Usually, we do not use the definite article, the, before names of countries but we use the before "United States of America".
Is there a specific reason for using the article before the country "United States of America"?
The is used in front of countries that have:
a general geo-political noun of place, e.g. republic, emirate, kingdom, state:
the United Arab Emirates, the United Kingdom.
On a related note, see this post on the capitalization of articles in names:
You only capitalize The when it is the first word in a title of book or a play. . . . In contrast, the word the is not normally capitalized in front of proper nouns that aren’t titles, like . . . the United States of America. . . .
Most country names are only a single word, or might include a geographical description (eg North Korea, South Korea).
The United States of America is plural. It means The States of America which are united. You cannot use States without The.
Other examples are:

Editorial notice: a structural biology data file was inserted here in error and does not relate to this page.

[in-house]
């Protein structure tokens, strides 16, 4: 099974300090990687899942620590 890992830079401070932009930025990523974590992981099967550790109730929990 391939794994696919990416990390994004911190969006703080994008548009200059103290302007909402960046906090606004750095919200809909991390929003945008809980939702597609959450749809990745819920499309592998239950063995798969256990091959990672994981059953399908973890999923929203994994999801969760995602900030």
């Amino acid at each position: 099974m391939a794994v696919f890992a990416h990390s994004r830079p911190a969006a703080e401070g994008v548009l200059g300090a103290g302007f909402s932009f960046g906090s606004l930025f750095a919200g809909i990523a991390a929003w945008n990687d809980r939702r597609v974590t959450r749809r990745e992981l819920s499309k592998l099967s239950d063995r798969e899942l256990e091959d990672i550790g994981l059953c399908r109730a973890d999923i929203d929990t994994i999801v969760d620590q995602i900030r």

The United Kingdom
The United Arab Emirates
The Netherlands (literally the Low Lands, also known as Holland)
Groups of islands also take The:
Using 'the' for a country name is a bit unpredictable.
As a guideline, country names that describe a physical geographic feature use 'the'. A group of islands, a river, or a mountain rage. For comparison, think of other geographical features such as the Sahara or the Amazon. Country names that describe a political features also use 'the'. This is usually a republic, or a political union - The United Kingdom or The United States of America.
The unpredictability comes when geographic or political features are unclear or forgotten. Lebanon is named after a mountain range, Sudan after a desert, Gambia after a river, and Ukraine = 'borderland', but none of those normally use a definite article.